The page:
Edward Stott was born in Rochdale in 1859 and studied in Paris under Auguste Carolus-Duran and Alexandre Cabanel. While in Paris, he was exposed to the plein air Realism of Jules Bastien-Lepage and Jean-Francois Millet, who specialised in the portrayal of rural life, using a distinctive square brush technique where individual strokes are apparent, thus creating a patchwork effect that was at variance with the fine finish expected of Salon artists at the time.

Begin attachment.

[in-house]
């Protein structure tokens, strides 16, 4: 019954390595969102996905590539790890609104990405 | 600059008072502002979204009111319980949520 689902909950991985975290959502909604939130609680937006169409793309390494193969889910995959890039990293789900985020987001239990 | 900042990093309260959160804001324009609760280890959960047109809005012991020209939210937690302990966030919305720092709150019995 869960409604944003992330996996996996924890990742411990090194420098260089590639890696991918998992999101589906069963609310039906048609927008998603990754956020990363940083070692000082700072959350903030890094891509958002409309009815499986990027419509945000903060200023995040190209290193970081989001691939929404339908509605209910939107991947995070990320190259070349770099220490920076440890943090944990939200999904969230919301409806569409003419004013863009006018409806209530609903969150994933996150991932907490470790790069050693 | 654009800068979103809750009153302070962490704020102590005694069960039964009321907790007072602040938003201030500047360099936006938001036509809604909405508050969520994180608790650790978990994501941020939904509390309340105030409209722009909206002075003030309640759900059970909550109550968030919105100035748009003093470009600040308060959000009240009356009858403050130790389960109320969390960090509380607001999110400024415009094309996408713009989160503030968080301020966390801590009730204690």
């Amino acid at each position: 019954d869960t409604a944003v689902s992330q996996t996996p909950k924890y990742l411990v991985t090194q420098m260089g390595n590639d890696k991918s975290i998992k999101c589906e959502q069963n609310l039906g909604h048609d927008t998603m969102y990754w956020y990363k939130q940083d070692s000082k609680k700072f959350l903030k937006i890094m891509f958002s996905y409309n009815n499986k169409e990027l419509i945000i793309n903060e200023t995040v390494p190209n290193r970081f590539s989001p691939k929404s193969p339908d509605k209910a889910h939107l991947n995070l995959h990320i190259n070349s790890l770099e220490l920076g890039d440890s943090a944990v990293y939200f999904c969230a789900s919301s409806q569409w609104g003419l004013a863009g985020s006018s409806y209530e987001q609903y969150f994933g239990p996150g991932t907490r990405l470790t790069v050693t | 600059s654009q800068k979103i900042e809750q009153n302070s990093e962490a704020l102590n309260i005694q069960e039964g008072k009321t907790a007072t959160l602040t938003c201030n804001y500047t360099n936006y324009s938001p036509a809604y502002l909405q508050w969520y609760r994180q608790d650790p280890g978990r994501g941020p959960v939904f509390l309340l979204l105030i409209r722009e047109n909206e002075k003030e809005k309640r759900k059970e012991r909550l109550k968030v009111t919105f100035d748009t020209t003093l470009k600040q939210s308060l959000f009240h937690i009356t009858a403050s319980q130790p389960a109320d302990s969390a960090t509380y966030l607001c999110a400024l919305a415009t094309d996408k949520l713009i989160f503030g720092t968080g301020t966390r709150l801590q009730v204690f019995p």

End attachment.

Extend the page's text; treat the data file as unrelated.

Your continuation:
Anvers sur Oise, 35 kilometres north of Paris, was within easy reach of the city for artists wishing to explore rural subjects and it became a favourite destination for artists; it is now most famously associated with the final days of Van Gogh's life. A favourite motif of the school was the depiction of farmer labourers at work and rest in the fields, painted in a direct and unsentimentalised manner. Upon his return to England, he continued to develop his style and obvious parallels can be drawn between his work of this period and that of Sir George Clausen and Henry Herbert La Thangue, the most famous exponents of the style in England.